With each passing year, it seems that more construction materials are made of PVC plastic. Lightweight and easy to install, yet durable and largely maintenance free, PVC products include window frames and sashes, soffit and fascia, decking, railings, fences, latticework, and more (not to mention vinyl siding).
For the most part, PVC plastic retains its color over time. But the need to paint it does come up in two circumstances: 1) when the plastic weathers to the point that “chalk” (released pigment) appears on the surface and the color needs freshening; and 2) when there is a desire to change the color entirely.
If painting some PVC is on your to-do list, take a moment to get a “feel” for the type of paint you’ll need by running your hand across the plastic. The slick, slippery surface can spell trouble for some ordinary paints, while others are engineered with extra adhesion so they’ll perform admirably on PVC.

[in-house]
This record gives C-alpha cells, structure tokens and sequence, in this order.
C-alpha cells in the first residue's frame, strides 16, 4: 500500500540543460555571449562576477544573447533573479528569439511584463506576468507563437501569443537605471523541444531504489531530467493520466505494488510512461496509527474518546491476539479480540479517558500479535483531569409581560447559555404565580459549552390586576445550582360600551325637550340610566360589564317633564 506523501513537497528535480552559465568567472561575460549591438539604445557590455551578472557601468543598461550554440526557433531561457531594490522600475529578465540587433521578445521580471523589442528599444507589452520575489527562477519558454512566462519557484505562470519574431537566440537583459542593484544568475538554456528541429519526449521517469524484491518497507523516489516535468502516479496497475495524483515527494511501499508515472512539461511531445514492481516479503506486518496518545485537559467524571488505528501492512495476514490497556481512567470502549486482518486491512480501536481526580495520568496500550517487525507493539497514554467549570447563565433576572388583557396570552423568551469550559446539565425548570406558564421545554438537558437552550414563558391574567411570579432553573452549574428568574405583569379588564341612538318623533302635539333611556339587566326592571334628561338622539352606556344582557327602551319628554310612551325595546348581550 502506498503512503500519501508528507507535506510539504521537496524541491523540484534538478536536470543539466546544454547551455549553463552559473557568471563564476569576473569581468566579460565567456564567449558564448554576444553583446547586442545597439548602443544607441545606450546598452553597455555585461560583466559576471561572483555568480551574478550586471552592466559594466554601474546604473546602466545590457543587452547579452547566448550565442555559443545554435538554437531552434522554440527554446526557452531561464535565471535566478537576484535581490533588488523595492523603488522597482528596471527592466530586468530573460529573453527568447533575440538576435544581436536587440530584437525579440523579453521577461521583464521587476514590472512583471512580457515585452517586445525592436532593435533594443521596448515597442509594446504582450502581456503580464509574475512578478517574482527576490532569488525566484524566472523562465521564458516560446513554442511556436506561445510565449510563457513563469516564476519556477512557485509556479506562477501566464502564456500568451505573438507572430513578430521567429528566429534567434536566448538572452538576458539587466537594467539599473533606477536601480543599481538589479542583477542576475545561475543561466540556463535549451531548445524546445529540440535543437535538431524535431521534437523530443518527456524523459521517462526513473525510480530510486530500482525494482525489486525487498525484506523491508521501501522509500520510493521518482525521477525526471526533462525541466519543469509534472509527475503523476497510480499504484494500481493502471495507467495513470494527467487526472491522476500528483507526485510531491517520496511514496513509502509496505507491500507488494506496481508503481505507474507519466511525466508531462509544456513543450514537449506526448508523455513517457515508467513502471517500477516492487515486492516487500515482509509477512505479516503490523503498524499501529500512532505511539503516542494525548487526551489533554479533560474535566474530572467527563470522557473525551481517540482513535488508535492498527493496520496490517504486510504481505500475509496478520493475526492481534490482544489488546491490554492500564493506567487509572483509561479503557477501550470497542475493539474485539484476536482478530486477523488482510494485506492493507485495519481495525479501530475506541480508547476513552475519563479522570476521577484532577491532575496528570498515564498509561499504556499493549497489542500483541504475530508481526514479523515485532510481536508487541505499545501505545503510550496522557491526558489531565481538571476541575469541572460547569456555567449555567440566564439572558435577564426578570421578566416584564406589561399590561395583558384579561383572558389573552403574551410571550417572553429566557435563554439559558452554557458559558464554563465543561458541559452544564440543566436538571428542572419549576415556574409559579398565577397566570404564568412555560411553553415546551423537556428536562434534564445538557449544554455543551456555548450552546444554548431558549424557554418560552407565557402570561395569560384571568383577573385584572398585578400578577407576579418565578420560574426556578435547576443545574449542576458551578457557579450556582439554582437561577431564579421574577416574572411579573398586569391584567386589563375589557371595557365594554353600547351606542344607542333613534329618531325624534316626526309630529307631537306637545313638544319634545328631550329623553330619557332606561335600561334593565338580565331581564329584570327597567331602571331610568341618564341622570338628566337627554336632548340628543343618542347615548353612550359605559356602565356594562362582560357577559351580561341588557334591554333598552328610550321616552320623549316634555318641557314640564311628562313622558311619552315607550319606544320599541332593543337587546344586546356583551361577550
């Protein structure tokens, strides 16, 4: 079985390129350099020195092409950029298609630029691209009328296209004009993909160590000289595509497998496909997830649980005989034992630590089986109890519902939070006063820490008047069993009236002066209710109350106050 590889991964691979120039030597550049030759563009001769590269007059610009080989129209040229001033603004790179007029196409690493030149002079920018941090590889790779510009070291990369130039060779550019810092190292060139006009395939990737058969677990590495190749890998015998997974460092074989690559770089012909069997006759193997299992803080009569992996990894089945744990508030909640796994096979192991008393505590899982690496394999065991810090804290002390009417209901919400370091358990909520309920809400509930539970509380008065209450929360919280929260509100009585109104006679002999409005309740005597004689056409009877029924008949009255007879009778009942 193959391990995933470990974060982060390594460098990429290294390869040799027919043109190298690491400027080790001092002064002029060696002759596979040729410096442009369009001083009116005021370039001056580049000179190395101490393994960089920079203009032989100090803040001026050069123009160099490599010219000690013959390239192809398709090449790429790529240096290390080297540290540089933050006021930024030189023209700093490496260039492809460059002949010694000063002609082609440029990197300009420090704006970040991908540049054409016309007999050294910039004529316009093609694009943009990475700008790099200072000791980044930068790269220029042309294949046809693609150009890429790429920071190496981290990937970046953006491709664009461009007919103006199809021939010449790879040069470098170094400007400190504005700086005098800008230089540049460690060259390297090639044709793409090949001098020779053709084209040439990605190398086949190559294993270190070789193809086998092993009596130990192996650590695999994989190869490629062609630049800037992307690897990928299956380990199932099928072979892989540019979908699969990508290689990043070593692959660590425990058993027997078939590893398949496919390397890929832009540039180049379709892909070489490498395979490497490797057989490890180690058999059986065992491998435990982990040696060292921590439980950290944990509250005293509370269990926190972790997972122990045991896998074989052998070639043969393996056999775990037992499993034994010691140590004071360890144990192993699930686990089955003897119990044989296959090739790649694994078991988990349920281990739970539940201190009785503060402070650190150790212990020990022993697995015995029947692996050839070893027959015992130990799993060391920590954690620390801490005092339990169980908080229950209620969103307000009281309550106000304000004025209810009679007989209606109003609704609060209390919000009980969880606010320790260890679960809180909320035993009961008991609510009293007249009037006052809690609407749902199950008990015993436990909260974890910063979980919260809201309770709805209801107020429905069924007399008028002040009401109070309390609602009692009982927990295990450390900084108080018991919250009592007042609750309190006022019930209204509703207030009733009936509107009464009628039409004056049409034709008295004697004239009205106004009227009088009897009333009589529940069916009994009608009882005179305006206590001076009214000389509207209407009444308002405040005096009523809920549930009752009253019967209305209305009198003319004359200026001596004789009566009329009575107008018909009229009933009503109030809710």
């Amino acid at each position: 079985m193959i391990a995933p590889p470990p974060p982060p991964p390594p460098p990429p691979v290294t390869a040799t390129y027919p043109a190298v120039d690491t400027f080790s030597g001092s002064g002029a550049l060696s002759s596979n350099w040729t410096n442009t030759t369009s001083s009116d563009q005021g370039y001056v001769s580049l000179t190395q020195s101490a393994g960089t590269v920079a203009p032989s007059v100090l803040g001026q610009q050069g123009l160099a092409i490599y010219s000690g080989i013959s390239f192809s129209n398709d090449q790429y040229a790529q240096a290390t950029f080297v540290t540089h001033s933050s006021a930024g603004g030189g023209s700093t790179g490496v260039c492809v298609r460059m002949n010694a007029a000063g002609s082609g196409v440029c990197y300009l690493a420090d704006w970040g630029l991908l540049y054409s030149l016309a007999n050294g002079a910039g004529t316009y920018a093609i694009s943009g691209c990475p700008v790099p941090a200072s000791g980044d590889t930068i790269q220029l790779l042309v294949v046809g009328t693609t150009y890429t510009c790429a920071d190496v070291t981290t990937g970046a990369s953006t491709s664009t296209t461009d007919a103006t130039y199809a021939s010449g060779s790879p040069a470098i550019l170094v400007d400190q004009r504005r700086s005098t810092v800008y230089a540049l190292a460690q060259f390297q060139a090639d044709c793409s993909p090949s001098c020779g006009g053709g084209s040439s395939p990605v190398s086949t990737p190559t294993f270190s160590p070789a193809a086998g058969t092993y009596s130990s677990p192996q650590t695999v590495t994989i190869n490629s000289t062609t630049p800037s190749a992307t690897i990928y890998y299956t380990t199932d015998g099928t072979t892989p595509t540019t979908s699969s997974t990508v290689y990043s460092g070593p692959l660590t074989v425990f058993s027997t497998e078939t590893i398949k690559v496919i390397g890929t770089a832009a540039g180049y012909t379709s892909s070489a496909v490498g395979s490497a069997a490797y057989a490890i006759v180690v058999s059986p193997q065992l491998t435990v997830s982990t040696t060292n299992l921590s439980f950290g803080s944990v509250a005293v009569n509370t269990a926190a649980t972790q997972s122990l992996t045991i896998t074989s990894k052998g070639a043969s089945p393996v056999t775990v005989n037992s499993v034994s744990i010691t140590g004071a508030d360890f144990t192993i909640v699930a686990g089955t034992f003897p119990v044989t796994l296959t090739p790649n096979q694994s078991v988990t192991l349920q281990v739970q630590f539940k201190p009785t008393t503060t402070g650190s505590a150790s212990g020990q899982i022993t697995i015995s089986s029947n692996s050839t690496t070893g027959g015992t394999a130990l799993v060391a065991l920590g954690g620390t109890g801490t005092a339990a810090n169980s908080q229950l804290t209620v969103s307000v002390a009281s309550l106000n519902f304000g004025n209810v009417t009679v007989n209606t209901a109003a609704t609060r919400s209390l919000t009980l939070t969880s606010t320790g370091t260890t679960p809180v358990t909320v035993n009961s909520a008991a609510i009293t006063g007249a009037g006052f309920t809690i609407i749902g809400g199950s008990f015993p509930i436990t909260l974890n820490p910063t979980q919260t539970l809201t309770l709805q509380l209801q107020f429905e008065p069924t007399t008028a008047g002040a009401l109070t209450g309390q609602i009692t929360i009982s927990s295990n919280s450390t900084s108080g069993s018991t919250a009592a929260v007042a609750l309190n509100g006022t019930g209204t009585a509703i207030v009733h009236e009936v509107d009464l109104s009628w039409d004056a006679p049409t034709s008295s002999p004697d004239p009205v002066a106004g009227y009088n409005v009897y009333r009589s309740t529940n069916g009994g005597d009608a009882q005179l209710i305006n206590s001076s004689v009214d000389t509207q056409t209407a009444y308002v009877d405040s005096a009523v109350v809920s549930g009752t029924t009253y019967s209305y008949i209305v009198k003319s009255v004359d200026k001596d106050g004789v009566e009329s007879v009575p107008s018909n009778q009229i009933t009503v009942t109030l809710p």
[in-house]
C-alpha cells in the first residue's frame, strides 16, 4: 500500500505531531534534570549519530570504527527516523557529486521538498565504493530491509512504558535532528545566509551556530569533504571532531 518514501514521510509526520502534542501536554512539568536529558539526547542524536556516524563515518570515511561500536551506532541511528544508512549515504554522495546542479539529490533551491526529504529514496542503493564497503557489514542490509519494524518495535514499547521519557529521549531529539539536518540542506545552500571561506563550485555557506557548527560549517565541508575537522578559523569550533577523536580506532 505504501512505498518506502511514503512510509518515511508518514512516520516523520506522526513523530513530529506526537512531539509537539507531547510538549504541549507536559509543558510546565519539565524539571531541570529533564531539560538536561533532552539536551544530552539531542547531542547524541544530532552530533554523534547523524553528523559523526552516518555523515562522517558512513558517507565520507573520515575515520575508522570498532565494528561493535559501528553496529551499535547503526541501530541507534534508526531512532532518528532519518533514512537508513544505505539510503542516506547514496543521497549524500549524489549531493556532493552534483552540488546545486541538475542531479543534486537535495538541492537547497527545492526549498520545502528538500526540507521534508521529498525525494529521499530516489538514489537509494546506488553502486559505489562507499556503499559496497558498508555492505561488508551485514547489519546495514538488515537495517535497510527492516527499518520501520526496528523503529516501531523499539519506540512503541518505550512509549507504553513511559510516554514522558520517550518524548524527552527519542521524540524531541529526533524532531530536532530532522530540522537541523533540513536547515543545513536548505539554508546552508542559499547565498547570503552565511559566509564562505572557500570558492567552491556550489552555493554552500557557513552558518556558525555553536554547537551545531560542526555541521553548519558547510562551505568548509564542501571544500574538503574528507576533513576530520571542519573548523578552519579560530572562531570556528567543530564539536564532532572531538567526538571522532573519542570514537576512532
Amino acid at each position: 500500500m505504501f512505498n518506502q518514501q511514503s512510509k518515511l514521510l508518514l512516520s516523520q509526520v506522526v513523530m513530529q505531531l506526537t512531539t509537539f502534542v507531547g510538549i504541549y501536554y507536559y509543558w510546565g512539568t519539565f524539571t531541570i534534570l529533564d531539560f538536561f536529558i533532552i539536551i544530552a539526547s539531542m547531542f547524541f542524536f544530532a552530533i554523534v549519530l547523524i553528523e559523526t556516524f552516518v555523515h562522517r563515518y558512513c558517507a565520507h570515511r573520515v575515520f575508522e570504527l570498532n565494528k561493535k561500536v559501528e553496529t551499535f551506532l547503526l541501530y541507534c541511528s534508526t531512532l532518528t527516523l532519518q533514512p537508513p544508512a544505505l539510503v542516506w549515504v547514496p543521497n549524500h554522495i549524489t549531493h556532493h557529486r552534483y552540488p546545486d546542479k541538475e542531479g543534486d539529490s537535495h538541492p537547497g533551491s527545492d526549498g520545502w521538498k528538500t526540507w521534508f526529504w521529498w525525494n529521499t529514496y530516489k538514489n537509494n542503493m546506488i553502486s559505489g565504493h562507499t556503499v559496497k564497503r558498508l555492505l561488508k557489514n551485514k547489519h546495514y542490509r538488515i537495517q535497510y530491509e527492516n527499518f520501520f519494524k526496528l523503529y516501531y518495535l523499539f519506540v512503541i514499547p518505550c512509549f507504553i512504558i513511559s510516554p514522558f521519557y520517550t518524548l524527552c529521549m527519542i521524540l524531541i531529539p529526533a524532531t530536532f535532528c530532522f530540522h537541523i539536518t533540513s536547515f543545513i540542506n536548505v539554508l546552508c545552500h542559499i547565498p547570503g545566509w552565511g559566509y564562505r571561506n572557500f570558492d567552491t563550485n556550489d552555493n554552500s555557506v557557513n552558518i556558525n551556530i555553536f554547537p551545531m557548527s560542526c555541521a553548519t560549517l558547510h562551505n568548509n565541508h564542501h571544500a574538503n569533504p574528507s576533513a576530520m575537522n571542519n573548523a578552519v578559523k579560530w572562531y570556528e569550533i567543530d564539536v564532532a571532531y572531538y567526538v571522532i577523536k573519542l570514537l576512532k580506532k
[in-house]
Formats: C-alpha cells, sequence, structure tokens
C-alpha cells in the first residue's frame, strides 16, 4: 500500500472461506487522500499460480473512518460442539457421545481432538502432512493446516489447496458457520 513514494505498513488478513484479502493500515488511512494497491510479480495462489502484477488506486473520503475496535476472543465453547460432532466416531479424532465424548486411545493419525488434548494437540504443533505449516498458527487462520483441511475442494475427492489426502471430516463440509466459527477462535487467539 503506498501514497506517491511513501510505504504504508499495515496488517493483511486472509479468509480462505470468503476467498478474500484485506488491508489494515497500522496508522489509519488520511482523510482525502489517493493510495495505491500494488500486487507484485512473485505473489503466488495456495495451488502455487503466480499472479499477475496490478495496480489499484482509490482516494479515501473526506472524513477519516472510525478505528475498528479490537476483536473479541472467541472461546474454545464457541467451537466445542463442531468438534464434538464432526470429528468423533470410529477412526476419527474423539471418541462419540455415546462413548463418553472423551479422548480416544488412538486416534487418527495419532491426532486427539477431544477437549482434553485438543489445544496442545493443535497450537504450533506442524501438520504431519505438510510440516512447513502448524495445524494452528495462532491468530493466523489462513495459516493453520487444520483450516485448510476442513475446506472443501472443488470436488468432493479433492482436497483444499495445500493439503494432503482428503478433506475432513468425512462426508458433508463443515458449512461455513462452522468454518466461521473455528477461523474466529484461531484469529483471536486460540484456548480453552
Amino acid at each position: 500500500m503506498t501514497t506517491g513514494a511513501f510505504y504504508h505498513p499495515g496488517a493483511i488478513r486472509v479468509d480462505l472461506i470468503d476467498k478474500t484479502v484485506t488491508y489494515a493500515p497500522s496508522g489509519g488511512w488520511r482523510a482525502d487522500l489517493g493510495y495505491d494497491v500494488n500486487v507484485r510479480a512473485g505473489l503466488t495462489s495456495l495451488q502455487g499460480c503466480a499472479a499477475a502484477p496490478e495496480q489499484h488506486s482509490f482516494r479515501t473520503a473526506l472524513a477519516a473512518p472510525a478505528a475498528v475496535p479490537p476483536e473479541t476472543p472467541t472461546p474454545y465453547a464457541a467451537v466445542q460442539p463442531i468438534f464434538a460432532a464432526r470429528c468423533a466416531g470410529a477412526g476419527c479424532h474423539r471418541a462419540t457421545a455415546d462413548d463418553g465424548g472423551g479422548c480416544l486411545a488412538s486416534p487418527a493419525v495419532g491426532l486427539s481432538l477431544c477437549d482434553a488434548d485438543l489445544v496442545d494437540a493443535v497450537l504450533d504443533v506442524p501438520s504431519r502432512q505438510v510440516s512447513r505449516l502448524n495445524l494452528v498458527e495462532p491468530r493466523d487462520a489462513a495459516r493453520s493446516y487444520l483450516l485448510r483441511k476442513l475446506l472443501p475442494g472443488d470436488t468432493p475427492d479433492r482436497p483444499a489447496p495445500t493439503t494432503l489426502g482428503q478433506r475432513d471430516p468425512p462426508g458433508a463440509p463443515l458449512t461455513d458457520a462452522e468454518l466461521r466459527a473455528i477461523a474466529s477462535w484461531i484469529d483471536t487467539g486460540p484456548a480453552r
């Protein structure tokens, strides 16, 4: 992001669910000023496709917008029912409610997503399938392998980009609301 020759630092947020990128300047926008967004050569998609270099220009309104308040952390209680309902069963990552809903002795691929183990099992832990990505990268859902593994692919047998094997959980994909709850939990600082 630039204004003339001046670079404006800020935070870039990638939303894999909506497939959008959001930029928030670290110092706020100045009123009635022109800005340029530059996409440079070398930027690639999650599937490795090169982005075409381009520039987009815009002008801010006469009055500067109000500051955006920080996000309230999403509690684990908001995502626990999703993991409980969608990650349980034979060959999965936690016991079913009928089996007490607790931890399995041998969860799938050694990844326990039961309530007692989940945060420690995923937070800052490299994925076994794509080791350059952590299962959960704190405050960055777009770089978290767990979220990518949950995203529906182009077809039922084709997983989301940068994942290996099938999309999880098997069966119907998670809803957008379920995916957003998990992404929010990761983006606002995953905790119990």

Putting paint products to the test in real-world conditions is a big part of what we do at the Paint Quality Institute. Some of those tests are designed to see which type of paints perform best on PVC plastic.
What we’ve learned is that all top quality 100% acrylic latex exterior paints clearly outperform other types of paint when applied to PVC material. That’s no coincidence: The acrylic “binder” is these paints has exceptional adhesion, so it enables the paint to get a tight grip on all exterior materials, even slick PVC.
Remember, you don’t have to own an “all-vinyl” house to be faced with the challenge of painting plastic: Nearly every home exterior has some PVC, and sooner or later, it will have to be painted. Stick with 100% acrylic latex paint and you’ll get the very best adhesion to successfully paint this material.